Hundreds of Colombians have fled Venezuela since last week, amid an escalating border crisis between the two countries. Last week, Venezuelan President Nicolas Maduro ordered the closure of a key border crossing after smugglers injured three Venezuelan soldiers and a civilian. The president also ordered the deportation of Colombians who are in Venezuela illegally. Zlatica Hoke reports.
Video

Video Rebuilding New Orleans' Music Scene

Ten years after Hurricane Katrina inundated New Orleans, threatening to wash away its vibrant musical heritage along with its neighborhoods, the beat goes on. As Bronwyn Benito and Faith Lapidus report, a Musicians' Village is preserving the city's unique sound.
Video

Video In Russia, Auto Industry in Tailspin

Industry insiders say country relies too heavily on imports as inflation cuts too many consumers out of the market. Daniel Schearf has more from Moscow.
Video

Video Scientist Calls Use of Fetal Tissue in Medical Research Essential

An anti-abortion group responsible for secret recordings of workers at a women's health care organization claims the workers shown are offering baby parts for sale, a charge the organization strongly denies. While the selling of fetal tissue is against the law in the United States, abortion and the use of donated fetal tissue for medical research are both legal. VOA’s Julie Taboh reports.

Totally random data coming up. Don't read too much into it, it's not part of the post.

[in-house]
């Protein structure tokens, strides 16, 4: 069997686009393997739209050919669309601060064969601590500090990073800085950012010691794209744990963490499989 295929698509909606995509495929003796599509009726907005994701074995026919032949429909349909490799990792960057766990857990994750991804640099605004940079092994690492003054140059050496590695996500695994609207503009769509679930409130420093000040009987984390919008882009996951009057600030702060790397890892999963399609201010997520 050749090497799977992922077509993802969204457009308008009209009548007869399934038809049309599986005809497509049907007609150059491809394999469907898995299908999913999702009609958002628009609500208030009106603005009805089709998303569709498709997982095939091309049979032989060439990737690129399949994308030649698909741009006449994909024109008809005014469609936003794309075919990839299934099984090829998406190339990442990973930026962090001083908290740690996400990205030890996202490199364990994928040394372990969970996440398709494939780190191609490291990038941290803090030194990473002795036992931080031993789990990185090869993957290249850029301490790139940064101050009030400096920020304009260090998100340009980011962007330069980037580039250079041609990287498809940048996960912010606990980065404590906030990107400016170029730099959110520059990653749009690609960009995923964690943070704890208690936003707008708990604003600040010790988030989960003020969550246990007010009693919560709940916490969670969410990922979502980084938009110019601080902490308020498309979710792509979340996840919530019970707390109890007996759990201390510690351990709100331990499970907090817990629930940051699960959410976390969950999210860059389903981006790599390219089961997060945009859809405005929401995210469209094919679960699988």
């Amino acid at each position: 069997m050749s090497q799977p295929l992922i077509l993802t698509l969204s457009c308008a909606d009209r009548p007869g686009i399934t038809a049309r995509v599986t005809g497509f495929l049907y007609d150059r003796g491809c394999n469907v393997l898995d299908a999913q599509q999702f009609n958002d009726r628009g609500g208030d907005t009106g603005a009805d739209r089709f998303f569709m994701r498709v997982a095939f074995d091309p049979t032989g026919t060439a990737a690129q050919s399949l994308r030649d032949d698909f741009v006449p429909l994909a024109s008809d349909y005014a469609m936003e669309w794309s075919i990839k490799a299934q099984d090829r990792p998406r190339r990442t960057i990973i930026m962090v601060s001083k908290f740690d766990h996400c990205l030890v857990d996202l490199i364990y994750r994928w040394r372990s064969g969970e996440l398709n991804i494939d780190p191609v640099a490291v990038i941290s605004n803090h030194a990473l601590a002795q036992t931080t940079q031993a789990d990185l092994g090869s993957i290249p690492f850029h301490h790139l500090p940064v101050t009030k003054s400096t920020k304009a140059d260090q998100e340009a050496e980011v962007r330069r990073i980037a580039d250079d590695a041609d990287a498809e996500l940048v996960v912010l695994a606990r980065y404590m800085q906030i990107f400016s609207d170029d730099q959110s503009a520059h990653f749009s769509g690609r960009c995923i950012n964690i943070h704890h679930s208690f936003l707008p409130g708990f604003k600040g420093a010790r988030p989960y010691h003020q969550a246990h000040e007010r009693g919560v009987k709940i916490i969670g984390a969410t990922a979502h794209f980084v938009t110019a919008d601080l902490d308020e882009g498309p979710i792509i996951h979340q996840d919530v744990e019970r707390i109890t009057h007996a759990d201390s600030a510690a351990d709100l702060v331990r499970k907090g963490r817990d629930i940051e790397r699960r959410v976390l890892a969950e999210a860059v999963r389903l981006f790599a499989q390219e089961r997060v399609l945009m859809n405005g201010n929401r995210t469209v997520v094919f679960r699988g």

Video

Video Next to Iran, Climate at Forefront of Obama Agenda

President Barack Obama this week announced new initiatives aimed at making it easier for Americans to access renewable energy sources such as solar and wind. Obama is not slowing down when it comes to pushing through climate change measures, an issue he says is the greatest threat to the country’s national security. VOA correspondent Aru Pande has more from the White House.
Video

Video Arctic Draws International Competition for Oil

A new geopolitical “Great Game” is underway in earth’s northernmost region, the Arctic, where Russia has claimed a large area for resource development and President Barack Obama recently approved Shell Oil Company’s test-drilling project in an area under U.S. control. Greg Flakus reports.
Video

Video Philippine Maritime Police: Chinese Fishermen a Threat to Country’s Security

China and the Philippines both claim maritime rights in the South China Sea.  That includes the right to fish in those waters. Jason Strother reports on how the Philippines is catching Chinese nationals it says are illegal poachers. He has the story from Palawan province.
Video

Video China's Spratly Island Building Said to Light Up the Night 'Like A City'

Southeast Asian countries claim China has illegally seized territory in the Spratly islands. It is especially a concern for a Philippine mayor who says Beijing is occupying parts of his municipality. Jason Strother reports from the capital of Palawan province, Puerto Princesa.
Video

Video Ages-old Ice Reveals Secrets of Climate Change

Ice caps don't just exist at the world's poles. There are also tropical ice caps, and the largest sits atop the Peruvian Andes - but it is melting, quickly, and may be gone within the next 20 years. George Putic reports scientists are now rushing to take samples to get at the valuable information about climate change locked in the ice.

VOA Blogs